The weekend before last I went to Houston where I caught up with the ITUG Board. Also in Houston were the leaders of Encompass and HP-Interex EMEA. The picture I have included is of me standing outside the HP premises in Houston (Entrance 13, in fact) as I didn’t participate in any official capacity, but I did join them for a couple of evening functions
Those of you who are regular readers of this blog may recall the posting of October 17th ’07 where I wrote about my own observations of the ITUG Summit at HPTF&E event in Las Vegas. You may recall how positive an experience I had as ITUG collaborated with HP and Encompass and how the ITUG membership really benefited from the exposure to the full HP Business Critical Server (BCS) product line – even if the scale of it proved daunting for those unprepared for all the walking involved!
Scott Healy, the ITUG Chairman, told an audience at HPTF&E that “IT shops are multiplatform today, and we all have to deal with inter-platform issues like interoperability, the integration of data, and an almost constant world of migrations”. Most companies today have a variety of servers and the need to remain well-informed on all of HP’s product roadmaps, and the community recognizes the importance of the communication that comes when the different groups collaborate like this. In the discussions that followed, HPTF&E participants talked about how the communities needed to keep pushing, trying out new ideas and developing dialogues across community boundaries, with Scott stepping adding “we can adapt with the technology, and with the industry, or hold the course and disappear over time!”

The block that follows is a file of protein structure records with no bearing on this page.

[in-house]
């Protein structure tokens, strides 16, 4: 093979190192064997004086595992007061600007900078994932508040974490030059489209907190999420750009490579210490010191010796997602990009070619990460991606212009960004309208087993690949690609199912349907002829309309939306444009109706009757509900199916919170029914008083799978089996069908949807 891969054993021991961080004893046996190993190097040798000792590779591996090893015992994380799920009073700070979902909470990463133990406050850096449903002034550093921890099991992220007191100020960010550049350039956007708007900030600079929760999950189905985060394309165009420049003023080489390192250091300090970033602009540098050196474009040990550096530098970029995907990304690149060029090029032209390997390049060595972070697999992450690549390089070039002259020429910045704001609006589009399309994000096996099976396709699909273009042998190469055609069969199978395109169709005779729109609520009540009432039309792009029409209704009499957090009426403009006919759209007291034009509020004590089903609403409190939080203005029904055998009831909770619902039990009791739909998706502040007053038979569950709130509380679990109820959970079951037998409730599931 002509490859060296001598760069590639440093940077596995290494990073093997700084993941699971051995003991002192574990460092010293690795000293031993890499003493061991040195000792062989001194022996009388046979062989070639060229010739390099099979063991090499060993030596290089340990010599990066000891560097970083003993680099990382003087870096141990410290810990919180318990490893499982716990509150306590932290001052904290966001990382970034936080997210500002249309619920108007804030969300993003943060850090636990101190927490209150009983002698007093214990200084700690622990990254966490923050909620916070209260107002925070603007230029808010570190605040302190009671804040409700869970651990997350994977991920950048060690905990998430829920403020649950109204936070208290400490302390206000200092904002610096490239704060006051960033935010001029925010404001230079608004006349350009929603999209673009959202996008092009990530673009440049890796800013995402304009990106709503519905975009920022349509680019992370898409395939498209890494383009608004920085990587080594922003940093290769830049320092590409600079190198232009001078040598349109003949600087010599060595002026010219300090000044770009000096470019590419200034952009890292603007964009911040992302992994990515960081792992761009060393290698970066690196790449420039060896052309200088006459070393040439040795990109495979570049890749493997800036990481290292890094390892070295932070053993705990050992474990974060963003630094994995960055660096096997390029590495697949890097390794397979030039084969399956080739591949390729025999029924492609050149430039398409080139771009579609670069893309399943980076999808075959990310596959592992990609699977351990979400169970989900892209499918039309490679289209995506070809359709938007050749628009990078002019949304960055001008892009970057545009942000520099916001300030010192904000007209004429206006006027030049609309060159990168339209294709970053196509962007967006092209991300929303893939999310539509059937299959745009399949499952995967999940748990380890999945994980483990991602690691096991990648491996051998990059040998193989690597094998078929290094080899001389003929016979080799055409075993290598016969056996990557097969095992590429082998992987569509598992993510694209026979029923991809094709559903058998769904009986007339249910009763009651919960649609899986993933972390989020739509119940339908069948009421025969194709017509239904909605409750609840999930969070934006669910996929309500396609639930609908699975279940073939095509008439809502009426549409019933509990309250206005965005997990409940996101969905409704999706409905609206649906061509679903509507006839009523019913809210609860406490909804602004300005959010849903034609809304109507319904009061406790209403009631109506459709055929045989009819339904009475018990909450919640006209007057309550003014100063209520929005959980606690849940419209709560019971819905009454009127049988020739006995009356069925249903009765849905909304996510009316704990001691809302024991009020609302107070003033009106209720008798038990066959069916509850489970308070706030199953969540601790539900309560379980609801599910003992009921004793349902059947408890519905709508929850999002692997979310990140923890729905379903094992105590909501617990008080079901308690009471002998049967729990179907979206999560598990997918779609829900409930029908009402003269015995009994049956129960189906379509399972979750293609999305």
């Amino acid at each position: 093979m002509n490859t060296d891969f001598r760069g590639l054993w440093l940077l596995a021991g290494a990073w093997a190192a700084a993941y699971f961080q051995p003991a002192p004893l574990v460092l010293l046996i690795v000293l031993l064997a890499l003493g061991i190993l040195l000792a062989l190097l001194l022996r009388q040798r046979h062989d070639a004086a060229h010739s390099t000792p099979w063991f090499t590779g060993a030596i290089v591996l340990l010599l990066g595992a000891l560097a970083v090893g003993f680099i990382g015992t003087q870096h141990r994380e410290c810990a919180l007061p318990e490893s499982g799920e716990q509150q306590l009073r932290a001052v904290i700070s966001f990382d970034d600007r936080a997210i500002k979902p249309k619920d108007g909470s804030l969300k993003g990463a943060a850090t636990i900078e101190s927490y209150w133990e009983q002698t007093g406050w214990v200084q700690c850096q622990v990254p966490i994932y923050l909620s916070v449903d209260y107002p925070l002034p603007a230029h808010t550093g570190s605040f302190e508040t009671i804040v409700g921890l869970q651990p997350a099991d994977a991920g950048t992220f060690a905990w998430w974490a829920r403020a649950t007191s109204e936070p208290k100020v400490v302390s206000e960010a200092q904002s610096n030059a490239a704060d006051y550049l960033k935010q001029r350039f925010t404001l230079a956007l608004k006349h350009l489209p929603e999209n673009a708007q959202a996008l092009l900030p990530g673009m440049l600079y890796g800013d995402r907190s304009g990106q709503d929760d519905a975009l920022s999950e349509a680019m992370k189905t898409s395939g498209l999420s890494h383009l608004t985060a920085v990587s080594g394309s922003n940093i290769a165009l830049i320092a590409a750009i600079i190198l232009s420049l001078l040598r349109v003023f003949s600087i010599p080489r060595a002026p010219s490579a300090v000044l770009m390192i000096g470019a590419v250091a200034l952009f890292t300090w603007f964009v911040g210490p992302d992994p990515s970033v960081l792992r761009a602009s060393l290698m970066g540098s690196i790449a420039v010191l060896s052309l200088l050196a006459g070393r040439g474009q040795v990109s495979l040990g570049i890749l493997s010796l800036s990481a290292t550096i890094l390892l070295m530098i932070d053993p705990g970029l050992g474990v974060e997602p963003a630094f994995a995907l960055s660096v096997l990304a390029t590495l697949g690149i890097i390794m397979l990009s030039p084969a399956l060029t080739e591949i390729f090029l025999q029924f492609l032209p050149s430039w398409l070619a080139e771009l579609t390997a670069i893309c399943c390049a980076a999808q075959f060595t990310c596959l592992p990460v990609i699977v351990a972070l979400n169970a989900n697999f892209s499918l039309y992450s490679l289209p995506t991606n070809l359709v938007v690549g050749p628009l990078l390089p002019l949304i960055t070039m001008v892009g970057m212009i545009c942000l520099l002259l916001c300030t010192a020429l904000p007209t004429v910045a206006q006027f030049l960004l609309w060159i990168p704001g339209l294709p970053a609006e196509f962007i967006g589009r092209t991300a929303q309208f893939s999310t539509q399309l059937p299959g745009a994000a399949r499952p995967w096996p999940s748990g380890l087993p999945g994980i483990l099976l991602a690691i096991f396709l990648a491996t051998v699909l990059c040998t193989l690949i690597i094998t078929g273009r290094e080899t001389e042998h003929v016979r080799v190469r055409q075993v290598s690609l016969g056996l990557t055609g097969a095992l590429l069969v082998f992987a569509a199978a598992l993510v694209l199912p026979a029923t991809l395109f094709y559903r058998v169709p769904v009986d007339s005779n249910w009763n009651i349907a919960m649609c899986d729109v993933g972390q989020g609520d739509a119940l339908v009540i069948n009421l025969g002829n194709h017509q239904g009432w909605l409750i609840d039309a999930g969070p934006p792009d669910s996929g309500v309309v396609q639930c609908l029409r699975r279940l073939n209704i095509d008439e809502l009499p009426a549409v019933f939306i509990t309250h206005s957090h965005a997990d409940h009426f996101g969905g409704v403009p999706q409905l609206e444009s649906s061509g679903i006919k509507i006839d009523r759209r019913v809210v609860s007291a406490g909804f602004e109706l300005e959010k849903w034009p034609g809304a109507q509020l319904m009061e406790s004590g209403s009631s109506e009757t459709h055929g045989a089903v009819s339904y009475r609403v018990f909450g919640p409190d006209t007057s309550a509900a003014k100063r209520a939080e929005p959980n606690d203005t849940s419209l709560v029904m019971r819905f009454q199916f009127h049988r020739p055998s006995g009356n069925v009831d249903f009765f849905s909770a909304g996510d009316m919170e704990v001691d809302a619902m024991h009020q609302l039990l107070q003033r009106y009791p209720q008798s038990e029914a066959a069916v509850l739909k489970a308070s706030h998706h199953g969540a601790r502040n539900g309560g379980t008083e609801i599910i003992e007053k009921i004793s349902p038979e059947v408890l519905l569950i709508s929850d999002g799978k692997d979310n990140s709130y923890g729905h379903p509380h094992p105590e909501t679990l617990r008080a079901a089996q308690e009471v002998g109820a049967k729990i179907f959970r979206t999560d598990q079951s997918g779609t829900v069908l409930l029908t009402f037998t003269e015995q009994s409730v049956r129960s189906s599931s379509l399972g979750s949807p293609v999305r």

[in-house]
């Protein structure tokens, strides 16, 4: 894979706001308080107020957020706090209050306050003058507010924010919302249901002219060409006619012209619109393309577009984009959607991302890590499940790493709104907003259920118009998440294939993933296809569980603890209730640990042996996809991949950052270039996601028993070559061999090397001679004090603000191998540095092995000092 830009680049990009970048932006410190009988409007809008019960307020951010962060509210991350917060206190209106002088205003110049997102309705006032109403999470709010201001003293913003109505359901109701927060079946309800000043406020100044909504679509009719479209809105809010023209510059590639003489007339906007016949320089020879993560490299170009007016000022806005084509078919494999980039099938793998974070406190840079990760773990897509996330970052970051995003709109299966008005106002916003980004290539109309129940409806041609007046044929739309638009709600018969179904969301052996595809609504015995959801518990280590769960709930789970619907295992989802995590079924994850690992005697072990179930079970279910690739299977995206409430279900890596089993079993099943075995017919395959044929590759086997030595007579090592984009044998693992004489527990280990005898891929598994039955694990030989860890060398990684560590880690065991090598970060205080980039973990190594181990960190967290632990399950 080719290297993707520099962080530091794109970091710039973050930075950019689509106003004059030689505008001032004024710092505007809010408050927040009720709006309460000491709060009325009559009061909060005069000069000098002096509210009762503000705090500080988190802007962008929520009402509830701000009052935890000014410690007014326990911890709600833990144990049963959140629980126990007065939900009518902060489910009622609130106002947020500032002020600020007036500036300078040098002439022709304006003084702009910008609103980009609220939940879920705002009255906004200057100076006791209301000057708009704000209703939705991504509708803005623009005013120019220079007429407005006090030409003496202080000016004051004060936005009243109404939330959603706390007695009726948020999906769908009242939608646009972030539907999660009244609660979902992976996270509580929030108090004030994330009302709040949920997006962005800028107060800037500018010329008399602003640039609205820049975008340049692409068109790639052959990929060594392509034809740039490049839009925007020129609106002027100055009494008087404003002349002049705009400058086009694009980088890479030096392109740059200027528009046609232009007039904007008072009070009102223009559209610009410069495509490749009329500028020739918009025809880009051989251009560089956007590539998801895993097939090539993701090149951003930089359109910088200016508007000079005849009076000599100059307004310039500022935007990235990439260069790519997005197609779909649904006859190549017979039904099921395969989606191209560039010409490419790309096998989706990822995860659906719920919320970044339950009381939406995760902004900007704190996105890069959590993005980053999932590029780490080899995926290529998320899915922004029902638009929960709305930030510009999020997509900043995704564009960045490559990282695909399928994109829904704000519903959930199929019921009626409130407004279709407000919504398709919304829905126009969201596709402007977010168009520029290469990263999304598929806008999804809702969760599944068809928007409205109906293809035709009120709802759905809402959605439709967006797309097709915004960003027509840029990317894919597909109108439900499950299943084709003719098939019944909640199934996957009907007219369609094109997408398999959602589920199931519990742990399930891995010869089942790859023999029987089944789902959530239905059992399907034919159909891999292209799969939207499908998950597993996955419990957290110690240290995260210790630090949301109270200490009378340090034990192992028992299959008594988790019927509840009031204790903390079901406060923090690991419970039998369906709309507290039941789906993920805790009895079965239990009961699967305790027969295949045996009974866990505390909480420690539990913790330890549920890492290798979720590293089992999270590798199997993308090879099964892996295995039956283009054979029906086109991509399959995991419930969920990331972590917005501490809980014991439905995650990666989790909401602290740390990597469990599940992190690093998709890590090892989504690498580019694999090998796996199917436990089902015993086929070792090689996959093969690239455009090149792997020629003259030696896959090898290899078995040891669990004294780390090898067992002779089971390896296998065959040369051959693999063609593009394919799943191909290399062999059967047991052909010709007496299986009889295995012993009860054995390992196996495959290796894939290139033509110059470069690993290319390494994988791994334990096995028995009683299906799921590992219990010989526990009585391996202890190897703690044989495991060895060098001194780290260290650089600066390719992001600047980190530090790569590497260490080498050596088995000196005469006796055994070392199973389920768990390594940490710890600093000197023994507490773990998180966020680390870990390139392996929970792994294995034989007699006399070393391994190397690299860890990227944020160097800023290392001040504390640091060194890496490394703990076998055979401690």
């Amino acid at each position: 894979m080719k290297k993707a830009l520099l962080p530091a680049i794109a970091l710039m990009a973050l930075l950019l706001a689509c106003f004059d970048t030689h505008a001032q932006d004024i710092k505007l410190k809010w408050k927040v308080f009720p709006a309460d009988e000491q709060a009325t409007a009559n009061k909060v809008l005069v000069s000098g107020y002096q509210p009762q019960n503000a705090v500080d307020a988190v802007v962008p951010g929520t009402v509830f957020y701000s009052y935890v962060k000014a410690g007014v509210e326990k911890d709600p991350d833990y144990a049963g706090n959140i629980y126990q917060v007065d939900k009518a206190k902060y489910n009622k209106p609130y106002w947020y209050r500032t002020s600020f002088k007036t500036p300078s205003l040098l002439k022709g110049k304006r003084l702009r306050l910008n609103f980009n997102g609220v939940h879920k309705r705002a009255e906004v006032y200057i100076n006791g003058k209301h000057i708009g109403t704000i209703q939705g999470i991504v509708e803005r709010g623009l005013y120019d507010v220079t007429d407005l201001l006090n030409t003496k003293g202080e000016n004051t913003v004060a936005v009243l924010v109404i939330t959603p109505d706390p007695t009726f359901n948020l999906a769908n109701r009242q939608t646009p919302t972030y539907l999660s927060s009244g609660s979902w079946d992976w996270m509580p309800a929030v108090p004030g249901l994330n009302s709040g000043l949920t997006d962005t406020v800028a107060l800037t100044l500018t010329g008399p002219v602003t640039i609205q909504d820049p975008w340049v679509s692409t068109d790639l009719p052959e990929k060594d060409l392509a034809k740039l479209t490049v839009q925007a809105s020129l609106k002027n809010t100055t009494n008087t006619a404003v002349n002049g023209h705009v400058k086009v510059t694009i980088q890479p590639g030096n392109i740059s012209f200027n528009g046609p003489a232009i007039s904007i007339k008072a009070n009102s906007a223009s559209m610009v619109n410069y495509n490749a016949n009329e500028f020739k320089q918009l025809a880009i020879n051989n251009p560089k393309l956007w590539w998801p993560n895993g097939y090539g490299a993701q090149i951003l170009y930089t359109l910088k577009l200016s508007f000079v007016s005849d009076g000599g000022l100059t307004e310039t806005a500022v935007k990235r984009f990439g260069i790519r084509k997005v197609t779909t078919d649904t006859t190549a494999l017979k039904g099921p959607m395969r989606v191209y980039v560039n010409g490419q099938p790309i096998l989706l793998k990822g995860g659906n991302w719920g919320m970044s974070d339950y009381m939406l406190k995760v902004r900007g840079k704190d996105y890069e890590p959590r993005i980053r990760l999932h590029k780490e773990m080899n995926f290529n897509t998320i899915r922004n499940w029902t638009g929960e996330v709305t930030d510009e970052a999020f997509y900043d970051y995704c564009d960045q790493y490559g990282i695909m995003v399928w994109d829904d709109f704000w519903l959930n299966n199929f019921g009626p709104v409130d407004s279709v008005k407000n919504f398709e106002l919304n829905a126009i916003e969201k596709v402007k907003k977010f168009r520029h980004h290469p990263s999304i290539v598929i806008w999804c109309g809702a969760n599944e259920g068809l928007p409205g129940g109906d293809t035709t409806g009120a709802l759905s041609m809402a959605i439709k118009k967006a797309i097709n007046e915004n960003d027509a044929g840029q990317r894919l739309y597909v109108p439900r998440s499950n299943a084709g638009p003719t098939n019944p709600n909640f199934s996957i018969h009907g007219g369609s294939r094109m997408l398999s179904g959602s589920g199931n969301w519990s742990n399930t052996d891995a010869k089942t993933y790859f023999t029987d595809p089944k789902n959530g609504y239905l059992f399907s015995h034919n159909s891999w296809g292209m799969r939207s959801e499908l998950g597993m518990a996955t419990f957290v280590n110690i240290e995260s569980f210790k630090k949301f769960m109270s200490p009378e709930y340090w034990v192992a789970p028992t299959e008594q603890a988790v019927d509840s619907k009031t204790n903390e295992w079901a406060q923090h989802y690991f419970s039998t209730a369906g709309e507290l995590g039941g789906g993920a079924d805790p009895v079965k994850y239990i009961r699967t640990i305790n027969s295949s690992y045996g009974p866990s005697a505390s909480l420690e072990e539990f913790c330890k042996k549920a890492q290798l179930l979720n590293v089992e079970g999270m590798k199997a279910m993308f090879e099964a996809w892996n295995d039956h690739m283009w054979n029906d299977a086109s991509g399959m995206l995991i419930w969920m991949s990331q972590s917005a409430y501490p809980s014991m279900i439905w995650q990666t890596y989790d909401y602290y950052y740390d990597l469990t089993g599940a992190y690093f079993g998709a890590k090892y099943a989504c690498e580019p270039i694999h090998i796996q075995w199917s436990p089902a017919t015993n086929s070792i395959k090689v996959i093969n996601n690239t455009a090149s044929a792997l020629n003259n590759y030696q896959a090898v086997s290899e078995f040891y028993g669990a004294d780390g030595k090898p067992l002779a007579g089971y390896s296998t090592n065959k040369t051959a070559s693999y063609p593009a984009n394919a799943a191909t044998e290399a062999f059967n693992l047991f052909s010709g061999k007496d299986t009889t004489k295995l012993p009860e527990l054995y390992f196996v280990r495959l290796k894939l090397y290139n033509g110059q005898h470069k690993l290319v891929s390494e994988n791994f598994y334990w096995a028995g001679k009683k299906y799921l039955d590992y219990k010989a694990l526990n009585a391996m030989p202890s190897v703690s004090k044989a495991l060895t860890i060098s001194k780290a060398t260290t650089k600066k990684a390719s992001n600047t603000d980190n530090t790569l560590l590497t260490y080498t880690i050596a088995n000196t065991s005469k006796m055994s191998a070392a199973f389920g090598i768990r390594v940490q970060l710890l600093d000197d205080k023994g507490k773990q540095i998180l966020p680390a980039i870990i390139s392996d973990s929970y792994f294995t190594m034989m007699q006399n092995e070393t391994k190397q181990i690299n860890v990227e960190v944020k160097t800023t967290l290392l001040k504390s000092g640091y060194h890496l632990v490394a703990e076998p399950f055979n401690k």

Perhaps the best comment I received, after posting that blog, came from Jimbo in his August 28th comment where he posted “I too found the recent (event) a little overwhelming. But I have to say there was a palpable energy that has been missing from recent ITUGs. I love San Jose, but this was exciting. And you very much got the feeling where HP puts value – in NonStop!!”
In Houston I found myself engaged with the boards on the topic of how to best meet the needs of such a diverse HP community, how to develop a completely new business model for support of this community, and how to provide value to HP as the primary vendor? When I joined the board of ITUG at the end of ‘99, the talk had been about the impact of becoming one of three or four user groups within Compaq. At first, it was all a bit of a shock and the competitive nature of each group surfaced. But eventually, the leadership began to talk about merging into one global organization – and like anything on this scale, the devil turned out to be in the details. There were arguments for and against, task forces were created, but the differences of opinions across the leadership proved to be a gulf that couldn’t be bridged.